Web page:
Global Positioning System

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The Parallax GPS (Global Positioning System) Receiver Module is a fully integrated, low-cost unit with an on-board patch antenna. It provides standard, raw NMEA0183 (National Marine Electronics Association) strings or specific data from up to 12 satellites via its serial command interface. It can provide the current time, date, latitude, longitude, altitude, speed, travel direction, and other data.

The Parallax GPS module was designed to be used with a Basic Stamp and to use two directional information transmission. In order to use this chip with a PIC, we will need to read in long serial strings containing all data and then parse the strings for important data to export. The PIC can use RS232 to read in the serial data and store a large array of all characters, which can then be parsed by searching for comma seperated values.

The NEMA strings this particular GPS outputs are GPGGA,GPGSA,GPGSV, and GPRMC in that order. For additional information about what data can be retrieved from these strings, go here.

Here is an example string:

GPS Raw Data Stream

The goal of the project was to set up a one-way connection between the PIC and the GPS Receiver Module, in which the PIC interprets the raw data collected by the GPS Receiver Module and displays it in a user-friendly format on a parallel LCD (Liquid Crystal Display). Specifically for this project, there are three sets of information that can be displayed: Position (Latitude / Longitude); Time & Number of Satellites Detectable; Velocity / Direction of Movement.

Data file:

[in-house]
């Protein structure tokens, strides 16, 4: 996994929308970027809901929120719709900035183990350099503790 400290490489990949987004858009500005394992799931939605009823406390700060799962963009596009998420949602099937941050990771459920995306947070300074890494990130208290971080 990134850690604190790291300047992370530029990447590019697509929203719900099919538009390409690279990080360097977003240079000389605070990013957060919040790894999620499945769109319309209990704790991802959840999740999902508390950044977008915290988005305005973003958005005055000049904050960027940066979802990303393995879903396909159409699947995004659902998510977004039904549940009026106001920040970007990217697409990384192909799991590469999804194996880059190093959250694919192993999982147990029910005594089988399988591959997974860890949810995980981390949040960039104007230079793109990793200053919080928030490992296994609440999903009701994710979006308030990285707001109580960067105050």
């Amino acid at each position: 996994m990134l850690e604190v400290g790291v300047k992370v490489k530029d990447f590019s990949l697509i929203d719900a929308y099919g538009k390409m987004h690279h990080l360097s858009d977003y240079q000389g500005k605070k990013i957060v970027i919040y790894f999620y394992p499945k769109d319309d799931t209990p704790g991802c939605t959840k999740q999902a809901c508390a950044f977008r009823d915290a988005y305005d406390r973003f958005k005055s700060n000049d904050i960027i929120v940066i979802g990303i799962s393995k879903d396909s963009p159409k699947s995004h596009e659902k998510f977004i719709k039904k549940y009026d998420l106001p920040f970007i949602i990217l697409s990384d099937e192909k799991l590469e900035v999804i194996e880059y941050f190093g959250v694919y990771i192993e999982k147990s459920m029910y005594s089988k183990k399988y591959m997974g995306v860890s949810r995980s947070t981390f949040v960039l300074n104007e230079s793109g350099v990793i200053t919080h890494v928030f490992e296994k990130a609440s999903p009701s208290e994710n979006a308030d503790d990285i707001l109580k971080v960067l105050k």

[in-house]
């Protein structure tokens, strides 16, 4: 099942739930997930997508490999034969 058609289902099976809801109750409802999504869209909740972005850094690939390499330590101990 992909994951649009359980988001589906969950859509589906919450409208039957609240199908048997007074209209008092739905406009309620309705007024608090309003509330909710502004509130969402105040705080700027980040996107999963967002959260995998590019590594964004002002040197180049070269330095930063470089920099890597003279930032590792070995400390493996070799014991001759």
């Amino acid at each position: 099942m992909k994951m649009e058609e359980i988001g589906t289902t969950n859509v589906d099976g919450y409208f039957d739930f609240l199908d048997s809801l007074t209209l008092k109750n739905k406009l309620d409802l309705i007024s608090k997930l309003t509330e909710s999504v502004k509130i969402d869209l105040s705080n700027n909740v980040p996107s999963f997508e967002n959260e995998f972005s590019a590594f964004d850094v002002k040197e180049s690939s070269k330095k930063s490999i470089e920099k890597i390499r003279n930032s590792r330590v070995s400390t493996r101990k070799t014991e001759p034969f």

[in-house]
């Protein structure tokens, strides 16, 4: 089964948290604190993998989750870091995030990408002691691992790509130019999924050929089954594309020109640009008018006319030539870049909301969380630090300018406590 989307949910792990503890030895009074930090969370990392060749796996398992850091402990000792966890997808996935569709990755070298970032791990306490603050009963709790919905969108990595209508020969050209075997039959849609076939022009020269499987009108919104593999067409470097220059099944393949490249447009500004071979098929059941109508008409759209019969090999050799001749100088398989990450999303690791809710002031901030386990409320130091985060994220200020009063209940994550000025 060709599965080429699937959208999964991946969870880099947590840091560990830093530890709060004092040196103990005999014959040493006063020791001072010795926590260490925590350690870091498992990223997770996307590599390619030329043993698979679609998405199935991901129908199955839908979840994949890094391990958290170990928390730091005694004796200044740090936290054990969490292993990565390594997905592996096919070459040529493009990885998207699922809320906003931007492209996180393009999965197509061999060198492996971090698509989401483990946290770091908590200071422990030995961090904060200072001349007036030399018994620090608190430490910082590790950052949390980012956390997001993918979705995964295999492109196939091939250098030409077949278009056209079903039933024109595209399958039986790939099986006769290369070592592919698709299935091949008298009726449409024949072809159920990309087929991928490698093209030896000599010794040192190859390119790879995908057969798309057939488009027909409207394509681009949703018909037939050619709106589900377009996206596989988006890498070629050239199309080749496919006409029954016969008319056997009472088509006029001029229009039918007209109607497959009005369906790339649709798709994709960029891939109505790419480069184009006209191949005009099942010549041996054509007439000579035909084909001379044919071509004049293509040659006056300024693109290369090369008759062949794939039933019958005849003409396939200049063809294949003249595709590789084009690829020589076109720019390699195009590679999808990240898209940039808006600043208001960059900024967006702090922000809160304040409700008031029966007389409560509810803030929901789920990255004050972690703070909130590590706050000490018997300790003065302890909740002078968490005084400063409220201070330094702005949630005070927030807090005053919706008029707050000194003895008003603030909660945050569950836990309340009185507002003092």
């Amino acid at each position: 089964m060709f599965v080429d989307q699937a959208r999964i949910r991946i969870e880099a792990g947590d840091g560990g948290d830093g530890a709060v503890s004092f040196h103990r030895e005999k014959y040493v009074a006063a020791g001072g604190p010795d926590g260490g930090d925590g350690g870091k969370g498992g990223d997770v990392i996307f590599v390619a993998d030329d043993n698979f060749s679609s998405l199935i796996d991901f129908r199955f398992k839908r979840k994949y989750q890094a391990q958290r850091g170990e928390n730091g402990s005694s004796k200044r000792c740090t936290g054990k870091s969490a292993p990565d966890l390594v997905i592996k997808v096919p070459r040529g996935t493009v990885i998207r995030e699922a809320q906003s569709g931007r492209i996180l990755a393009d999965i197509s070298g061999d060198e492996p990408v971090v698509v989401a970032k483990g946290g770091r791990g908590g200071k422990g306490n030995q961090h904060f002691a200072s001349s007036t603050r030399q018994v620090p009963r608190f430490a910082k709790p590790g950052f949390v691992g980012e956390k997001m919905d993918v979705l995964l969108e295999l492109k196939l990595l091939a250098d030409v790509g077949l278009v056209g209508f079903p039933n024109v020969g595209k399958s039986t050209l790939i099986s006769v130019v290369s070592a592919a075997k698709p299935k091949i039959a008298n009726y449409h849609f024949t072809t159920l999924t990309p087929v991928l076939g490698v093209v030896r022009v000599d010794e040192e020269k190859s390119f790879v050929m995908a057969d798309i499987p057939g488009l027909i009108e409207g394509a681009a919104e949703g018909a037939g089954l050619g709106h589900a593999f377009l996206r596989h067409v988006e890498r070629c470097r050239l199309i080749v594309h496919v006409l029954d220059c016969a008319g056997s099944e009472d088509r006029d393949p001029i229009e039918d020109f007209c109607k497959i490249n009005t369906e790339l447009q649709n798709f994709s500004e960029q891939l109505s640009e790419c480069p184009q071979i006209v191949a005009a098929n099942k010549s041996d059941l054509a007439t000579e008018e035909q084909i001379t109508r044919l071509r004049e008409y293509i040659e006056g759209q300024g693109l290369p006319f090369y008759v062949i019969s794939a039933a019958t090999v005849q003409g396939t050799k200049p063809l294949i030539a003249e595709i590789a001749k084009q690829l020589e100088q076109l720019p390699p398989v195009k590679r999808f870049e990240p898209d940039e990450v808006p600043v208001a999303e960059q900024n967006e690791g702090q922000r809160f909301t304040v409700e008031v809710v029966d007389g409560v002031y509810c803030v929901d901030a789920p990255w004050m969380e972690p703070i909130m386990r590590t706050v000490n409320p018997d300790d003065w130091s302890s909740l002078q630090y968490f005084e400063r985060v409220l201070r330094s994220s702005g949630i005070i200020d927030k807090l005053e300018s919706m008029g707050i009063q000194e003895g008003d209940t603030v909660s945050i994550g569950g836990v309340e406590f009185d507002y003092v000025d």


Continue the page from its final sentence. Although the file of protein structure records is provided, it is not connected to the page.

We will first discuss the circuitry of PIC-GPS connection, followed by the method used to allow the PIC to gather data from the GPS Module, and finally how to display specific information on the parallel LCD.


The four primary components used in this circuit are:

  • Controller (PIC)
  • Parallax GPS Receiver Module
  • Liquid Crystal Display
  • Three buttons
Parallax GPS Wiring Digram.jpg

Image 1 shows the connection between the PIC and GPS Receiver Module.

Note that the pin labeled "Raw" needs to be grounded with a 1K resistor. The serial line also needs to be pulled high with a 1K resistor.

Parallel LCD Wiring Digram.jpg

Image 2 shows the connection between the PIC and LCD.

GPS Circuit.jpg

Image 3 is an example of how to wire all these elements together on one breadboard


See full code here

Include headers and set serial rate to 4800 baud

  #include <18F4520.h>
  #use delay(clock=20000000)
  #use rs232(baud=4800, rcv=PIN_C1)        //can use any pin to read from GPS, but define it here
  #include "flex_lcd.c"                    //included to allow easy writing to a parallel LCD display

Variable declarations and start of main loop

  char letter[300];
  int go = 0,wait = 0,commacount = 0,dataoutput = 1,j = 0;
  int16 i;
  int16 comma[90];
  void main()

One of the most important aspects of this code is waiting for signal to return to high. Without this section, the rs232 command could end up in the middle of the output of the GPS and render all information unusable. This loop waits for the signal to remain high for over 2 bytes to ensure it is at the stop position before beginning to read.

        for (wait=0;wait<20;)               //for loop used to wait until signal has reset.  20*50us=1ms>two bytes of ones at 4800 baud
           if (input(PIN_C1)==1)
           else if (input(pin_c1)==0)
              wait = 0;

After getting into the data loop, all data is recorded into a 300 character matrix letter

        for(i=0;i<300;i++)                  //record 300 characters into letter matrix
           letter[i]= getc();

The data is then parsed into sets of commas.

        for(i=0;i<300;i++)                  //parse matrix for commas (ascii=44 for a comma)
           if (letter[i] == 44)
              comma[commacount] = i;

Counting variables are reset to zero at the end of the while loop

        go = 0;                             //reset testing variables back to zero

To finish the program, data must be converted into a usable format and output to the LCD screen. See full code above for an example of how to do this.


Parallax Info:

Circuit Info: